Table of Contents

Thursday, April 27, 2006

On the Use of Coffey

Thus far, Todd Coffey has easily been our most effective reliever:
Shackelford 1.7 5.3 0.0 0.00 0.196 0.00 2.02 1.1
Coffey 12.0 7.5 3.0 0.00 0.316 0.75 2.53 6.2
Weathers 9.7 8.4 5.6 1.86 0.090 2.79 5.88 3.6
Mercker 5.1 12.4 5.3 1.76 0.265 3.38 4.77 1.7
White 10.7 5.0 0.8 2.52 0.315 5.06 6.00 -1.6
Belisle 10.7 6.7 4.2 0.84 0.350 5.06 4.32 1.3
Burns 8.3 5.4 3.3 1.08 0.475 7.56 4.65 -1.2
Gosling 1.3 6.9 6.9 6.92 0.000 13.50 13.97 -1.1
Hammond 5.0 12.6 3.6 1.80 0.529 16.20 4.20 -5.5
It's still quite early in the season to be drawing much from these numbers, but some in the blogosphere and elsewhere are clammoring for him to be enshrined as our closer. While I completely can understand this view--I'm also more comfortable with Coffey in the game than any of our other relievers right now--I'm not immediately convinced this is necessary.

Joe Sheehan wrote an article earlier this month at Baseball Prospectus about how most teams are using their best relievers (closers) very inefficiently. He makes a pretty straightforward argument: "a manager wins baseball games by getting his best players into the highest-leverage situations." Just as you structure your lineup to get runners on base when your best hitter comes up to bat, you should also use your best pitchers in those situations when the game is most likely to be lost.

Let's consider an example: it's the 8th inning of a 4-2 game. Your team is ahead and your starter has pitched well all game, but he just allowed a single and a walk to start the inning, bringing up their best hitter with the tying runs on base. With a pitch count of 102 and the game on the line, it's time to pull him. You have your setup man and your closer in your bullpen. Which pitcher would you choose?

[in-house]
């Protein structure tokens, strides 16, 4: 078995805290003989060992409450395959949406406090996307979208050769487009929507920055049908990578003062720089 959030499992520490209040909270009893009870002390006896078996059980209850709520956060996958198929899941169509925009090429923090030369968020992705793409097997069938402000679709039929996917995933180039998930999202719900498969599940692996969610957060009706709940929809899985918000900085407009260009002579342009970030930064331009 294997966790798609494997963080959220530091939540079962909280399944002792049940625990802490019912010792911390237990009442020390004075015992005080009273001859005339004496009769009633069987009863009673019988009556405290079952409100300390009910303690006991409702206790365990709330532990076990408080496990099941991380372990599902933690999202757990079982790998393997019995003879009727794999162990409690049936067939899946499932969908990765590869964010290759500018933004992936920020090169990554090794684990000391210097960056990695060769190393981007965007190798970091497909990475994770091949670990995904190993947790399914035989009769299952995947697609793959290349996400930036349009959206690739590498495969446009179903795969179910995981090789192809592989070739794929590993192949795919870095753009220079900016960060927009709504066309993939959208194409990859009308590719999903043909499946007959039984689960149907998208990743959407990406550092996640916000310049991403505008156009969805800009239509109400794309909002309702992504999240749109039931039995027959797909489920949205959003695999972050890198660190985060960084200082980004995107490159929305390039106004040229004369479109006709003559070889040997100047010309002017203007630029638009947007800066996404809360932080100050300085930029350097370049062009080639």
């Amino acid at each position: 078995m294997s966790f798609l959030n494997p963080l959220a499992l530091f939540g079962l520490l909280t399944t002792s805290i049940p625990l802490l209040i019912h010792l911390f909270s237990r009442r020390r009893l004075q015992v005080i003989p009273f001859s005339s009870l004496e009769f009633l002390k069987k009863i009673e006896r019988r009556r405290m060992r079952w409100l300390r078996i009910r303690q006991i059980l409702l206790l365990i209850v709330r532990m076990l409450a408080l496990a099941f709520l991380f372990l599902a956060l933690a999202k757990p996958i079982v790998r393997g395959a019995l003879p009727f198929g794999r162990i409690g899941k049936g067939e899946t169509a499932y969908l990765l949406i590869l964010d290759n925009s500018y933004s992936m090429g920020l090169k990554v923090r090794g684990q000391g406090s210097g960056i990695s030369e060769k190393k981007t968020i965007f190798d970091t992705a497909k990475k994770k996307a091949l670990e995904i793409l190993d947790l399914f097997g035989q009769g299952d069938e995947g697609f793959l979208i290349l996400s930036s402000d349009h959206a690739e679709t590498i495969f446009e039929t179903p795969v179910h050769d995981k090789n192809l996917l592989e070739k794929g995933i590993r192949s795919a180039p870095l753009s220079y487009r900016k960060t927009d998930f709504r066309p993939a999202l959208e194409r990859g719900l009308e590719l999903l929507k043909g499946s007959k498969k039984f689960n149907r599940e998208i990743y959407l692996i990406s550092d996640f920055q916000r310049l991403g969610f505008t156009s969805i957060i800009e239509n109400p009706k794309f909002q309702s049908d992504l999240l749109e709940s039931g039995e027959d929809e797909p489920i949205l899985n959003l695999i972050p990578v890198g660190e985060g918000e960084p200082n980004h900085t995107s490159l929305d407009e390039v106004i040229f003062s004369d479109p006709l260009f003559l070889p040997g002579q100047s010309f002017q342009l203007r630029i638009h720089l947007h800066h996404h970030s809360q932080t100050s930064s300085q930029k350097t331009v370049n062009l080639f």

Almost all major league managers these days will use their #2 reliever in this situation, saving their best reliever to start the 9th inning when no one is on base. This defies all logic. The game is on the line, and yet you don't bring in your best pitcher to extinguish this threat? Wouldn't it be better to have your best reliever take care of that problem, and then turn the ball over to a lesser pitcher to start fresh in the 9th? Why save your best pitcher until after the principal threat has passed?

To his credit, Jerry Narron really seems to understand this:
"Some people have the mindset that you bring in your best pitcher in the seventh or eighth inning, because that's when the games are won or lost," Narron said.

"I have all the confidence in the world in bringing Coffey into games with men on base. That's what might keep him in that seventh- and eighth-inning role — his ability to do that. It's not easy coming in with men on base and face the middle of the order."

I have a feeling that there are a number of managers out there who feel the same way. The problem is most likely that the pitcher who finishes the 9th inning gets a save, and that the save statistic equals money and prestige. So long as you have a guy who can fairly reliably pitch a scoreless 9th inning--David Weathers, for instance--it makes a great deal of sense to keep your best pitcher in a set-up type role. Coffey can shut down the other team when they start to rally. If that's happening in the 8th inning, that's when I want to see him.